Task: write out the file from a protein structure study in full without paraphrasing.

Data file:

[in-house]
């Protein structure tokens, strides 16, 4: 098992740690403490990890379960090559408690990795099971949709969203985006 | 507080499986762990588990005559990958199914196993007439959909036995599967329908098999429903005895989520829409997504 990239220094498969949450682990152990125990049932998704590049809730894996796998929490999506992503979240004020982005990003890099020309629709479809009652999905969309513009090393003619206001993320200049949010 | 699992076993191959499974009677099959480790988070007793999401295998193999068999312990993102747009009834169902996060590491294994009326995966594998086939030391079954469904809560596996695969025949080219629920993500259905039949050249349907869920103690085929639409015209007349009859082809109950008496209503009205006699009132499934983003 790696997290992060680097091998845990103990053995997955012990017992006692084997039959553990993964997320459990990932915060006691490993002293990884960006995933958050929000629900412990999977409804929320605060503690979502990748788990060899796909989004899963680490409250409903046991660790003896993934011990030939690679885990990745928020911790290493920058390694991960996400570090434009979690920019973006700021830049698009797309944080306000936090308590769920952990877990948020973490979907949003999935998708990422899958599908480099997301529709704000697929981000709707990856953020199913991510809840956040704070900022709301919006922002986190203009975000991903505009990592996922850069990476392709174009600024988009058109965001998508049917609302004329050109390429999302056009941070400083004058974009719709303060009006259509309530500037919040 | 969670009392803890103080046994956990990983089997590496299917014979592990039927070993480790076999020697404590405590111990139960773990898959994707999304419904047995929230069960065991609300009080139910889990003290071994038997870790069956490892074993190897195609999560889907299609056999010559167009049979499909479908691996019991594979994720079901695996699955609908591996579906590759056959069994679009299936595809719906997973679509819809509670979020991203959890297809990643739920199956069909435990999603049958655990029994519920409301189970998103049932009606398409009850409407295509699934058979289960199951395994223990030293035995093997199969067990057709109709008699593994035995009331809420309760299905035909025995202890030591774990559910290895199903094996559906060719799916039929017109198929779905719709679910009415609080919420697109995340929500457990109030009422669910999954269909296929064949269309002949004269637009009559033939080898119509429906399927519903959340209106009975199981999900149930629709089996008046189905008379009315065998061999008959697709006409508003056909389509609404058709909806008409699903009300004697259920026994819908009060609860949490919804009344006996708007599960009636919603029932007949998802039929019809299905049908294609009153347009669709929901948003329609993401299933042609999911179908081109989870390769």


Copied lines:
[in-house]
């Protein structure tokens, strides 16, 4: 098992740690403490990890379960090559408690990795099971949709969203985006 | 507080499986762990588990005559990958199914196993007439959909036995599967329908098999429903005895989520829409997504 990239220094498969949450682990152990125990049932998704590049809730894996796998929490999506992503979240004020982005990003890099020309629709479809009652999905969309513009090393003619206001993320200049949010 | 699992076993191959499974009677099959480790988070007793999401295998193999068999312990993102747009009834169902996060590491294994009326995966594998086939030391079954469904809560596996695969025949080219629920993500259905039949050249349907869920103690085929639409015209007349009859082809109950008496209503009205006699009132499934983003 790696997290992060680097091998845990103990053995997955012990017992006692084997039959553990993964997320459990990932915060006691490993002293990884960006995933958050929000629900412990999977409804929320605060503690979502990748788990060899796909989004899963680490409250409903046991660790003896993934011990030939690679885990990745928020911790290493920058390694991960996400570090434009979690920019973006700021830049698009797309944080306000936090308590769920952990877990948020973490979907949003999935998708990422899958599908480099997301529709704000697929981000709707990856953020199913991510809840956040704070900022709301919006922002986190203009975000991903505009990592996922850069990476392709174009600024988009058109965001998508049917609302004329050109390429999302056009941070400083004058974009719709303060009006259509309530500037919040 | 969670009392803890103080046994956990990983089997590496299917014979592990039927070993480790076999020697404590405590111990139960773990898959994707999304419904047995929230069960065991609300009080139910889990003290071994038997870790069956490892074993190897195609999560889907299609056999010559167009049979499909479908691996019991594979994720079901695996699955609908591996579906590759056959069994679009299936595809719906997973679509819809509670979020991203959890297809990643739920199956069909435990999603049958655990029994519920409301189970998103049932009606398409009850409407295509699934058979289960199951395994223990030293035995093997199969067990057709109709008699593994035995009331809420309760299905035909025995202890030591774990559910290895199903094996559906060719799916039929017109198929779905719709679910009415609080919420697109995340929500457990109030009422669910999954269909296929064949269309002949004269637009009559033939080898119509429906399927519903959340209106009975199981999900149930629709089996008046189905008379009315065998061999008959697709006409508003056909389509609404058709909806008409699903009300004697259920026994819908009060609860949490919804009344006996708007599960009636919603029932007949998802039929019809299905049908294609009153347009669709929901948003329609993401299933042609999911179908081109989870390769």